KNOXVILLE, Tenn. (WATE) — Attorney Generals from 14 states have reached a historic $26 billion agreement with the nation’s three major pharmaceutical distributors, Cardinal, McKesson, and AmerisourceBergen, and Johnson & Johnson to help combat the opioid crisis and help those struggling with opioid addiction. The negotiations were lead by Attorneys General Josh Stein of North Carolina and Herbert Slatery of Tennessee.
In 2020, the US opioid overdose deaths rose to a record 93,000, a nearly 30% increase over the previous year. In Tennessee, opioid overdoses kill an average of more than five people a day.
The agreement comes as a result of investigations by state attorneys general into whether the three distributors fulfilled their legal duty to refuse to ship opioids to pharmacies that submitted suspicious drug orders and whether Johnson & Johnson misled patients and doctors about the addictive nature of opioids drugs.
“We’ve reached an agreement in the most complicated civil case in American history,” said Slatery. “Yes, it took several years. It required a lot of give and take from everyone involved but now we have one. The negotiating states were both red and blue; this was a bipartisan effort from start to finish. We acted on behalf and at the direction of, a host of other states.”
This agreement will provide billions in funding for opioid abuse treatment and prevention paid for by both the three distributors and Johnson & Johnson. The three distributors will pay up to $21 billion over 18 years, while Johnson & Johnson will pay up to $5 billion over nine years. Each state’s share of funding will be determined by using a formula that takes into account the impact of the crisis on the state (the number of overdose deaths, the number of residents with substance use disorder, and the volume of opioids prescribed) and the state’s population.
In addition to funding, Cardinal, McKesson, and AmerisourceBergen will fund an independent clearinghouse to find red flags so they can take action when there is a pill mill or a community is drowning in opioids and help to eliminate blind spots in the current systems used. Distributors also will be required to prohibit the shipping of suspicion orders, report them to regulators and termite offending pharmacies. This will also all be subject to a review of an independent monitor.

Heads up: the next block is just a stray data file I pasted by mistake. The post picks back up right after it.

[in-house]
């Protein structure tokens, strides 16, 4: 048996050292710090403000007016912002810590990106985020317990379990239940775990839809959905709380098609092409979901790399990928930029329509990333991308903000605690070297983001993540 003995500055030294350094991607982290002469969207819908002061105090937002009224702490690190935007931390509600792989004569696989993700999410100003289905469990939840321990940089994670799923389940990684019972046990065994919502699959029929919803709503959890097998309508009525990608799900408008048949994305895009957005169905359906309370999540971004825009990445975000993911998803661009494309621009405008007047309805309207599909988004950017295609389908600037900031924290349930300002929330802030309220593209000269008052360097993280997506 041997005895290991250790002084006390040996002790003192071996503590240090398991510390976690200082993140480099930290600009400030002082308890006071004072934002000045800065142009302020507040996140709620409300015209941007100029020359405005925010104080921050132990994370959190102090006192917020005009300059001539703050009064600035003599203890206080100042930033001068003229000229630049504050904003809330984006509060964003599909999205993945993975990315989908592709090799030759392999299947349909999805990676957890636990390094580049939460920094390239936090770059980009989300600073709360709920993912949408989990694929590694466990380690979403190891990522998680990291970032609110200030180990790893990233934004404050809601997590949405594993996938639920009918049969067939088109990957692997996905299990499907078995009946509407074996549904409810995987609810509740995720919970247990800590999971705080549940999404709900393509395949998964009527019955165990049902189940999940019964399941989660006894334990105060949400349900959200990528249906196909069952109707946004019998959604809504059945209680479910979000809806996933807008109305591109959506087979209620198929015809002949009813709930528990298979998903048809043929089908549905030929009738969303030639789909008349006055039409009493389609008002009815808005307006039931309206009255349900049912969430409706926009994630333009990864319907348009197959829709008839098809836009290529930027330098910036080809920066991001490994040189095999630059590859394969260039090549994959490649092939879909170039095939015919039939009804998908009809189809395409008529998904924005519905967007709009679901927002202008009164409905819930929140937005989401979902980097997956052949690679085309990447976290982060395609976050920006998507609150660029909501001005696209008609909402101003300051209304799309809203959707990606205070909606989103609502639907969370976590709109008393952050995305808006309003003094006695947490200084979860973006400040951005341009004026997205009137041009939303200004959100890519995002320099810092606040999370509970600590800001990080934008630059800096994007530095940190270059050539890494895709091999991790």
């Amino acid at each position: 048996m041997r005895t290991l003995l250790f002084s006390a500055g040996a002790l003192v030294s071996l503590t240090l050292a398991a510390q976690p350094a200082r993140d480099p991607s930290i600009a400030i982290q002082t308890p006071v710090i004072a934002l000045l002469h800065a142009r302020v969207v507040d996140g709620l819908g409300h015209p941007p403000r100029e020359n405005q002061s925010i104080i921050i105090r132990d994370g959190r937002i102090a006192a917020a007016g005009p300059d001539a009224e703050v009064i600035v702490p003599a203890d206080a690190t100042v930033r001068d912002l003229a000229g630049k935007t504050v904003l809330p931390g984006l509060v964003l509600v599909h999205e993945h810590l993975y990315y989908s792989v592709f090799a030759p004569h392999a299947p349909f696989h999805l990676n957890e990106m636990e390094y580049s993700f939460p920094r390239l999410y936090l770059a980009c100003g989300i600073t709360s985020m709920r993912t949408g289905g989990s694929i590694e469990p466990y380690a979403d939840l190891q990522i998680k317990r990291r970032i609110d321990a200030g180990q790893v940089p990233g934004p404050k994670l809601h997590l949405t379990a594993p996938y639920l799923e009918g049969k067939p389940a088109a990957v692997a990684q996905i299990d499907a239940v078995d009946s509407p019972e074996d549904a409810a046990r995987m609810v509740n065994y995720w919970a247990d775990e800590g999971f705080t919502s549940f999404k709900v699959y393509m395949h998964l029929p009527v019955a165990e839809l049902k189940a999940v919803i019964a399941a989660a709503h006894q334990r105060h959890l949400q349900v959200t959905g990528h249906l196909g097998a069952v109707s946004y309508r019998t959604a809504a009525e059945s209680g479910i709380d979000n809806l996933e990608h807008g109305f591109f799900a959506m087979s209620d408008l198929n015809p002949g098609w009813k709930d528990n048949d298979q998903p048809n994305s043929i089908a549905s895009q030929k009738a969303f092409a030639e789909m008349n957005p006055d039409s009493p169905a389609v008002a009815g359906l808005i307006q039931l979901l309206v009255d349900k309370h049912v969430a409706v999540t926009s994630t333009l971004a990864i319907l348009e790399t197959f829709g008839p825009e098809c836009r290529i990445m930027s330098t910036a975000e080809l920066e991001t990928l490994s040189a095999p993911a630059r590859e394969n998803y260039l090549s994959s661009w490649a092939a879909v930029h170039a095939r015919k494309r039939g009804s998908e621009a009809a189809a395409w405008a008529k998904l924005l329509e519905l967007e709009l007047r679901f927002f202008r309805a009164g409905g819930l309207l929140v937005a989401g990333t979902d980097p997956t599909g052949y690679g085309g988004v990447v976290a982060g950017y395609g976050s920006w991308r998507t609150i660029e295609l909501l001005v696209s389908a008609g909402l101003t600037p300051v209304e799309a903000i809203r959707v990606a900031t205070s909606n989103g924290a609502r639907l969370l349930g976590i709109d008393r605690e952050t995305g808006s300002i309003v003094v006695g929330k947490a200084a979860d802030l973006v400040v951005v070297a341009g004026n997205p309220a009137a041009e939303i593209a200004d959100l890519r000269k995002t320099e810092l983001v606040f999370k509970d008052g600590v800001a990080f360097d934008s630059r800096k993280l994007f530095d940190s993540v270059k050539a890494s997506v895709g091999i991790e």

For Johnson & Johnson, they will be required to stop selling opioids for 10 years, cannot fund or provide grants to third parties for promoting opioids, and cannot lobby on activities related to opioids. They will also be mandated to share clinical trial data under the Yale University Open Data Access Project.
“Our objective was to solve a national problem that has touched virtually everyone in one way or another. We want all states and local governments to sign on,” said Slatery. “That way we can hold these companies accountable (as they should be), get immediate funds to programs that will reduce the crisis and save lives, and do so now, as opposed to years of litigation and the costs that go with it.”
The attorneys general from California, Colorado, Connecticut, Delaware, Florida, Georgia, Louisiana, Massachusetts, New York, Ohio, Pennsylvania, and Texas also joined in the negotiations. States have 30 days to join the deal and local governments have up to 150 days to join the deal. According to Slatery, Tennessee will be signing the agreement and reaching out to encourage participation.
In 2019, a previous version of this agreement was announced and including opioid manufacturer Teva. However, negotiations with Teva are ongoing and they are no longer part of this agreement.